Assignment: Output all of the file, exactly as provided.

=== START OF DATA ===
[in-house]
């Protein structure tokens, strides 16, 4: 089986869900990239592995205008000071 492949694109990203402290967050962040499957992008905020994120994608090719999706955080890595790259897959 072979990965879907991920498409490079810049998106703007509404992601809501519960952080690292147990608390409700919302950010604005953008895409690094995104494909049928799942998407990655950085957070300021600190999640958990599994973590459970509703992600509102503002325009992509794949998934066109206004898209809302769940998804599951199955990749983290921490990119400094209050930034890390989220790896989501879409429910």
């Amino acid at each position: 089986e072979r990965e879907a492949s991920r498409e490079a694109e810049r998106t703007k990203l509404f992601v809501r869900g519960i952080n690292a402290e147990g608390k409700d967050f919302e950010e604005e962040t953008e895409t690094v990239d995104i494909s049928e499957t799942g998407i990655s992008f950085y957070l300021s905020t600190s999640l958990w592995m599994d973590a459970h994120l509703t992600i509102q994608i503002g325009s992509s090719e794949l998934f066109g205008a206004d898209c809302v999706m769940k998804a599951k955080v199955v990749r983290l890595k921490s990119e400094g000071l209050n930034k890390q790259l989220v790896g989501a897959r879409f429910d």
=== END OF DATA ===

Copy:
[in-house]
């Protein structure tokens, strides 16, 4: 089986869900990239592995205008000071 492949694109990203402290967050962040499957992008905020994120994608090719999706955080890595790259897959 072979990965879907991920498409490079810049998106703007509404992601809501519960952080690292147990608390409700919302950010604005953008895409690094995104494909049928799942998407990655950085957070300021600190999640958990599994973590459970509703992600509102503002325009992509794949998934066109206004898209809302769940998804599951199955990749983290921490990119400094209050930034890390989220790896989501879409429910």
């Amino acid at each position: 089986e072979r990965e879907a492949s991920r498409e490079a694109e810049r998106t703007k990203l509404f992601v809501r869900g519960i952080n690292a402290e147990g608390k409700d967050f919302e950010e604005e962040t953008e895409t690094v990239d995104i494909s049928e499957t799942g998407i990655s992008f950085y957070l300021s905020t600190s999640l958990w592995m599994d973590a459970h994120l509703t992600i509102q994608i503002g325009s992509s090719e794949l998934f066109g205008a206004d898209c809302v999706m769940k998804a599951k955080v199955v990749r983290l890595k921490s990119e400094g000071l209050n930034k890390q790259l989220v790896g989501a897959r879409f429910d």